Social Media can lead to Social Good

Posted: October 20, 2010 in Random Information
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I have typed, tweeted, updated, and posted many times on how social media can improve business, provide networking opportunities, and help engage students but these same ideas can lead to a network for social good.

Social media connects a variety of users into a vast network that can spread infinitely to all those in the larger network of life eventually.  Social media bring us closer to the thought of Six Degrees of Separation which refers to the idea that everyone is at most six steps away from any other person on Earth, so that a chain of, “a friend of a friend” statements can be made to connect any two people in six steps or fewer.

Users on Twitter can follow other users creating a network. According to a study of 5.2 billion such relationships by social media monitoring firm Sysomos, the average distance on Twitter is 4.67. On average, about 50% of people on Twitter are only four steps away from each other, while nearly everyone is five steps away

This social network has made it easier for everyone to spread information quickly. Thus encouraging followers and friends on social media channels to share information about their causes or calls to action. This will have a greater potential to spread virally and reach new audiences. Encouragement of followers to share your tweets, links, posts, and other messages, is to create an environment where sharing is valued.

Getting support for a cause or spreading word on how donate funds to a cause, such as a walk have gotten easier through the utilization of the internet and the power of sharing through social media.

Non-profit organizations and charities can utilize social media as an incredibly powerful tool to get the word out, connect with supports, and even raise money. But, like for any business, social media will only pay out for charities if they utilize it properly. Getting the most out of social media is hard work and requires patient diligence. Groups can’t just sign up for a Twitter account, create a Facebook Fan Page and then watch the donations roll in.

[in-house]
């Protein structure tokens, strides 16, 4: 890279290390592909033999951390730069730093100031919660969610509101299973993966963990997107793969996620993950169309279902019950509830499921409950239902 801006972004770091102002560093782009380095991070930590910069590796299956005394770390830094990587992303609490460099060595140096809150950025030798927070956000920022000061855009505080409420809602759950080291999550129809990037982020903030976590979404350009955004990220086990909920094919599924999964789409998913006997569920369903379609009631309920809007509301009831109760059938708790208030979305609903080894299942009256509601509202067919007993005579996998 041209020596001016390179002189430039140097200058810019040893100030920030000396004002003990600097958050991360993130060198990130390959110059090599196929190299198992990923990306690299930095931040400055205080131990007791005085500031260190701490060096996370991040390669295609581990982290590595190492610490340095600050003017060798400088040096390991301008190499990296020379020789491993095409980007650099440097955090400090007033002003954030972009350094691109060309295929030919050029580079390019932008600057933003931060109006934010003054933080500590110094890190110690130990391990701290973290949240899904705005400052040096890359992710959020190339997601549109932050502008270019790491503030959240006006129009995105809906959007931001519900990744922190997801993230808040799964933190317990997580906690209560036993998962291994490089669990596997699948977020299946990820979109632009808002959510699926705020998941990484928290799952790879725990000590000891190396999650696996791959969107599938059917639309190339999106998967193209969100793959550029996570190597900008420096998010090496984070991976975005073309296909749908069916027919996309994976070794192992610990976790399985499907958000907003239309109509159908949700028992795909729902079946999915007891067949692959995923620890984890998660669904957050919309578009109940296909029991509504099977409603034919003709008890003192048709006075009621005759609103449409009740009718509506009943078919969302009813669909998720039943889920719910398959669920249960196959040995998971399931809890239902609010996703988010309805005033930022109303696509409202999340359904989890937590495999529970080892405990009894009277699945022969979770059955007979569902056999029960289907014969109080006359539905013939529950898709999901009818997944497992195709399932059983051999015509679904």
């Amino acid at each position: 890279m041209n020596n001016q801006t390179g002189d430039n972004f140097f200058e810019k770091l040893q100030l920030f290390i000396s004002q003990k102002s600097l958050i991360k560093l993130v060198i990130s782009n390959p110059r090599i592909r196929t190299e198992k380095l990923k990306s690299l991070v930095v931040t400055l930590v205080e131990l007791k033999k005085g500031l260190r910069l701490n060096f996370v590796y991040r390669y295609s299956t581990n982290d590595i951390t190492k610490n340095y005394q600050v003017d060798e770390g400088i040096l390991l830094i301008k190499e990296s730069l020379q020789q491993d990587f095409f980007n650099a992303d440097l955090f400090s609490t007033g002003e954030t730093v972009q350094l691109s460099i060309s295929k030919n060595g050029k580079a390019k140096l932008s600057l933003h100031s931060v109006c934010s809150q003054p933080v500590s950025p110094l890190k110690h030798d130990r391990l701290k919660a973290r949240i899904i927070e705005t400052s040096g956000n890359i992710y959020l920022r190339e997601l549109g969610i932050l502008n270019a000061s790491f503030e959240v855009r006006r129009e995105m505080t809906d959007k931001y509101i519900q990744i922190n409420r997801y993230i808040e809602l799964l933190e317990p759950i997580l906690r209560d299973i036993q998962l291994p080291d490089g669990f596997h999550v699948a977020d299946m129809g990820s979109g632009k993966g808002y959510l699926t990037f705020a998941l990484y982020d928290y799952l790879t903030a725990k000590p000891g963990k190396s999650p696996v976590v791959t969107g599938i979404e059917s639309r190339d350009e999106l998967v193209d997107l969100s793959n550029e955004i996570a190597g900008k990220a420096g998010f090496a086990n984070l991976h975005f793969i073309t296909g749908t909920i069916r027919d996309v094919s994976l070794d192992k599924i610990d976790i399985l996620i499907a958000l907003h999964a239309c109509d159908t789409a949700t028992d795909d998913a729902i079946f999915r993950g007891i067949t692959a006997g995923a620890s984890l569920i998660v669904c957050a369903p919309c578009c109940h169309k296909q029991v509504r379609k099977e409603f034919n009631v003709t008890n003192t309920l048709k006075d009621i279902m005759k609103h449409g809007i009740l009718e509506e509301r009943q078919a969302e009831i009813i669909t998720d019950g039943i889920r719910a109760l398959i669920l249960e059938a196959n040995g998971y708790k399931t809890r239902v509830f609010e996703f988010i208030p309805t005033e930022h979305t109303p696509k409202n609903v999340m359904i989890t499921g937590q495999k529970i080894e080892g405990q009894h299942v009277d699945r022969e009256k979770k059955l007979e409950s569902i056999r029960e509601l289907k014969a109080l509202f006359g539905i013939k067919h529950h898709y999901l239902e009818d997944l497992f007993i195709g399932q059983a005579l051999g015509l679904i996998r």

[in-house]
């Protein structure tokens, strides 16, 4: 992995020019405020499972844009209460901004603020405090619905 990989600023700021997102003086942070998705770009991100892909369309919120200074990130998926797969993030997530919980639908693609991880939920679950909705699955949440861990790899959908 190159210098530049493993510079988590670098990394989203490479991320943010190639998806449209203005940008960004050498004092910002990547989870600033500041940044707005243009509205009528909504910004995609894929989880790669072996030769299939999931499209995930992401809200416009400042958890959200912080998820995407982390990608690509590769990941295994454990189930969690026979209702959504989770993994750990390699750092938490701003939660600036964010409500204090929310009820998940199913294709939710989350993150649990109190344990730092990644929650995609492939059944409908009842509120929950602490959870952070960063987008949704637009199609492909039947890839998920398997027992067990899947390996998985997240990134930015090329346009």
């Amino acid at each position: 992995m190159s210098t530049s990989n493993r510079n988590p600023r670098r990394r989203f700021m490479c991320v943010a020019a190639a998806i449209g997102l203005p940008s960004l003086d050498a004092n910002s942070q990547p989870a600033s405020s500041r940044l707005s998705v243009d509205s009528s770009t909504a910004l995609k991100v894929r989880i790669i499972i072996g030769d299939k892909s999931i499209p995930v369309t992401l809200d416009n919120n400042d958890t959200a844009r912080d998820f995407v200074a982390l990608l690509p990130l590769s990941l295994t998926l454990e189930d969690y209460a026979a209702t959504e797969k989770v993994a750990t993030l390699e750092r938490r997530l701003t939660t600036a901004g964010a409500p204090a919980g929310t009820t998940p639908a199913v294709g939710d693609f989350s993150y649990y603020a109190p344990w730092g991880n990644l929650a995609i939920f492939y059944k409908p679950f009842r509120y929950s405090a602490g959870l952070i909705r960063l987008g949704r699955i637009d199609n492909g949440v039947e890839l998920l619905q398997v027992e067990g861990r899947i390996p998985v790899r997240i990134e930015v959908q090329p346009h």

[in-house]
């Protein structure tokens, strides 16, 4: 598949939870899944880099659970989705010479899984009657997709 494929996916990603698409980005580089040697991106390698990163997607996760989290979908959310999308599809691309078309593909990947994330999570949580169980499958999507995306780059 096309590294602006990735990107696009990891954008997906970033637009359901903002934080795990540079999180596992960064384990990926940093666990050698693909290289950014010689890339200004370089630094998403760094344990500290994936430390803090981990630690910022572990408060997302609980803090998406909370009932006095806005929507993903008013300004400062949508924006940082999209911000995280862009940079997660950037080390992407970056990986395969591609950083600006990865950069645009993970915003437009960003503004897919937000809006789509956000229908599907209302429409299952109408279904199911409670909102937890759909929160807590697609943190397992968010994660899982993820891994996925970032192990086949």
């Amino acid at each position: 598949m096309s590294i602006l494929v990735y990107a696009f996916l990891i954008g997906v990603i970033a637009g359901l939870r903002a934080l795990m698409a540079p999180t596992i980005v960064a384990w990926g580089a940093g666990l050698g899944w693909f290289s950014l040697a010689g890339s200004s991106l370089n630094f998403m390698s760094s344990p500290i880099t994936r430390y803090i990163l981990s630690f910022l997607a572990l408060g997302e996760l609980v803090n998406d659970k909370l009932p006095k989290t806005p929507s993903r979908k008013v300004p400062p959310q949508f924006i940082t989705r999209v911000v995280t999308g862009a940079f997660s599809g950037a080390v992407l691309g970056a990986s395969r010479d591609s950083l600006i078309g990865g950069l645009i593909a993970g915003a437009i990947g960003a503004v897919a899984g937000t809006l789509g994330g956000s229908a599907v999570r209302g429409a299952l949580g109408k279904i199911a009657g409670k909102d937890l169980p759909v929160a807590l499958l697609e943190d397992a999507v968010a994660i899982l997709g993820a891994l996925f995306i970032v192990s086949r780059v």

For the Love of Wrenn Facebook pageIt’s easy to point out the social good in large organization that have developed through their already popular cause or the secret Facebook status updates to promote breast cancer awareness.  But here is a close to home example that I have seen grow from inception to a Facebook “Like” page with over 1300+ followers.  This page is in support of Wrenn Elise Parris, she was born on April 14, 2010 with a rare genetic disorder called ABCA3 Surfactant Protein Deficiency and needed a lung transplant. She received new lungs on September 22, 2010. Updates about her recovery can be found on this page. I didn’t know this family but heard of this story from close friends of the family at my college. The story seemed to touch so many people and stranger came together to help support this family in whatever way the possibly could – being it donating a few dollars, donating time photographing the family, and spreading the story to others in their social network.

Find For the Love of Wrenn on Facebook to hear more about the recovery of this amazing little girl.

The blog http://fortheloveofwrenn.blogspot.com/ helps tell the story of this amazing little girl who has touched the hearts of so many people. This blog has links to donate to Wrenn’s Baby Breath Fund using the NTAF link.

As this is just a single example, I have seen so many great organizations, causes, and touching stories cross my social network.  I would hope that the social good of social media causes people to reflect on how much more social media can be beyond the tweets about your trip to the grocery story or status update on your favorite new YouTube video.

How have you seen social media become social good?

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Comments
  1. […] posted awhile back about an example of how Social Media Can Lead to Social Good. Now I want you to help me prove it […]

  2. […] posted awhile back about an example of how Social Media Can Lead to Social Good. Now I want you to help me prove […]

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